Vietnamese cooking is the "light cuisine" of Asia. Its recipes are typically lower in animal protein and fat than those of China or Japan, yet, as this dish proves, rich in fresh, vibrant flavors. Here, bland cauliflower is the perfect backdrop for a lively interplay of sweet, sour, salty and savory notes. This dish can be made with or without chiles, but the vital direction here is to avoid overcooking: florets should be both tender and crunchy, never mushy. Mix it up by substituting purple or orange cauliflower - increasingly available at farmers' markets or natural food stores - for the traditional white variety.
Food as Medicine
Cauliflower provides broad-spectrum antioxidant protection from free-radical damage. Along with vitamin C and manganese, it contains phytonutrients including beta-carotene, beta-cryptoxanthin, caffeic acid, cinnamic acid, ferulic acid, quercetin, rutin, and kaempferol. All of these appear to work together to lower oxidative stress on cells.
1 large cauliflower, cut into bite-size flowerets
1 Tbl canola or other cooking oil
2 shallots, thinly sliced
3 cloves garlic, minced
2 Tbl soy sauce (shoyu)
3 tomatoes, peeled, seeded, and cubed
1 small onion, thinly sliced
2/3 cup vegetable stock
1/2 tsp lemon juice
2 tsp sugar (white or light brown)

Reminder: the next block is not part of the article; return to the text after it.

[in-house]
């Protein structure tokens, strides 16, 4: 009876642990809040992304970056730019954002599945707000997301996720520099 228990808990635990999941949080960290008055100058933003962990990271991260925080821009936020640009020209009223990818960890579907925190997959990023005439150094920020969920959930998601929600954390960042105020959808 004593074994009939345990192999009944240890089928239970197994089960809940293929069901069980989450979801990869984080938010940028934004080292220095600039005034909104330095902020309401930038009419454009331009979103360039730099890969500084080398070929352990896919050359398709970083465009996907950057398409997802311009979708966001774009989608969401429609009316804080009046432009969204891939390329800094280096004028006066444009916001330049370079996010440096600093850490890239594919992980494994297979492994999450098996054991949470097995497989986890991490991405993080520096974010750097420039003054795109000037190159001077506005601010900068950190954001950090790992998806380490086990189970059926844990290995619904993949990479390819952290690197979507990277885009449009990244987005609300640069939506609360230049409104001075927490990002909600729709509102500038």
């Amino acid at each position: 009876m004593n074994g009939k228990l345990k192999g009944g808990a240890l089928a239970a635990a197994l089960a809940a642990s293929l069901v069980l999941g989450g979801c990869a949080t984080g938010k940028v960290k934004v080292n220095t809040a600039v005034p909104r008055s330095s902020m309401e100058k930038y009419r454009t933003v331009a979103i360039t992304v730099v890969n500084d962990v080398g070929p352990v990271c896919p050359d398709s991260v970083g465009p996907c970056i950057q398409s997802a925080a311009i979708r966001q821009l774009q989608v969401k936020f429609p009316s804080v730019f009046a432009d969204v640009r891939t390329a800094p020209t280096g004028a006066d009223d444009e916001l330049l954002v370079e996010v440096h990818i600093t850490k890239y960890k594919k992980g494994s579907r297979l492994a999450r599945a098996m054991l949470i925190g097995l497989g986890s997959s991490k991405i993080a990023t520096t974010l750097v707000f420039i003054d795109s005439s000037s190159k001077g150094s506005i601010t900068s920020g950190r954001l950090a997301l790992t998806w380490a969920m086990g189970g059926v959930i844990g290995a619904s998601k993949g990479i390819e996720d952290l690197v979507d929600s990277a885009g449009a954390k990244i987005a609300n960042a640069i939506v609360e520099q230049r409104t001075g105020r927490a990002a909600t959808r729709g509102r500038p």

2 scallions, thinly sliced (both white and green parts)
chopped cilantro for garnish
- Heat a wok or skillet, add oil, then shallots and garlic and saute for 1 minute.
- Add the soy sauce and tomatoes and cook for another 3 minutes.
- Add the cauliflower, onion, stock, lemon juice, sugar, and scallions. Reduce heat and cook until cauliflower is tender-crisp, about 10 minutes, stirring frequently. Add a little water if necessary to prevent sticking. Do not overcook.
- Place cauliflower in a serving dish and sprinkle with cilantro.
- If you want a spicy dish (and, you do!), add thinly sliced chile peppers with the shallots and garlic and serve the dish with sriracha chile sauce (sweet-hot red sauce available at Asian groceries).
- If you don't have good fresh tomatoes, use 1 cup of canned, diced tomatoes, drained of excess juice.
Want more healthy, delicious recipes? Join theDr. Weil on Healthy Aging online guide for access to hundreds of anti-inflammatory recipes and our exclusive eating guides. Sign up today and get 14 days free!
Nutrients per serving:
Fat 4.3 g
Saturated fat 0.5 g
(25.4% of calories from fat)
Protein 5.8 g
Carbohydrate 21.8 g
Cholesterol 0 mg
Fiber 5.5 g
For your free personalized supplement recommendation, visit Dr. Weil's Vitamin Advisor.